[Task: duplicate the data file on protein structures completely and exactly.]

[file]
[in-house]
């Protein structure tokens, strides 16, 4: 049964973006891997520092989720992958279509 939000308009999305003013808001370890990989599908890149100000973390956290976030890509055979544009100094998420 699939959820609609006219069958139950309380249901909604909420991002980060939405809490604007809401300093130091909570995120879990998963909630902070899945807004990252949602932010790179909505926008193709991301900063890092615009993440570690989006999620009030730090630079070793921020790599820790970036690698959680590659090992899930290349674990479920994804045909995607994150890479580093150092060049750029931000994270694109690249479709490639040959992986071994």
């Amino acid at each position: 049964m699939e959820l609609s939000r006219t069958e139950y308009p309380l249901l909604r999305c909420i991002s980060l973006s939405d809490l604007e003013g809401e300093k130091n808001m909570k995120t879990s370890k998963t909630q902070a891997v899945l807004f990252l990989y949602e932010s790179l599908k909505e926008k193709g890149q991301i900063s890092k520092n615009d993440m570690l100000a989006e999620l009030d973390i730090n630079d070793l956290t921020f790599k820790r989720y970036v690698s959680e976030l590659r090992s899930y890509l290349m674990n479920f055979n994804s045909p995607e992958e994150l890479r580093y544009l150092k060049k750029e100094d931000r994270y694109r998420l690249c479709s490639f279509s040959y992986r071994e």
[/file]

[in-house]
């Protein structure tokens, strides 16, 4: 049964973006891997520092989720992958279509 939000308009999305003013808001370890990989599908890149100000973390956290976030890509055979544009100094998420 699939959820609609006219069958139950309380249901909604909420991002980060939405809490604007809401300093130091909570995120879990998963909630902070899945807004990252949602932010790179909505926008193709991301900063890092615009993440570690989006999620009030730090630079070793921020790599820790970036690698959680590659090992899930290349674990479920994804045909995607994150890479580093150092060049750029931000994270694109690249479709490639040959992986071994």
């Amino acid at each position: 049964m699939e959820l609609s939000r006219t069958e139950y308009p309380l249901l909604r999305c909420i991002s980060l973006s939405d809490l604007e003013g809401e300093k130091n808001m909570k995120t879990s370890k998963t909630q902070a891997v899945l807004f990252l990989y949602e932010s790179l599908k909505e926008k193709g890149q991301i900063s890092k520092n615009d993440m570690l100000a989006e999620l009030d973390i730090n630079d070793l956290t921020f790599k820790r989720y970036v690698s959680e976030l590659r090992s899930y890509l290349m674990n479920f055979n994804s045909p995607e992958e994150l890479r580093y544009l150092k060049k750029e100094d931000r994270y694109r998420l690249c479709s490639f279509s040959y992986r071994e």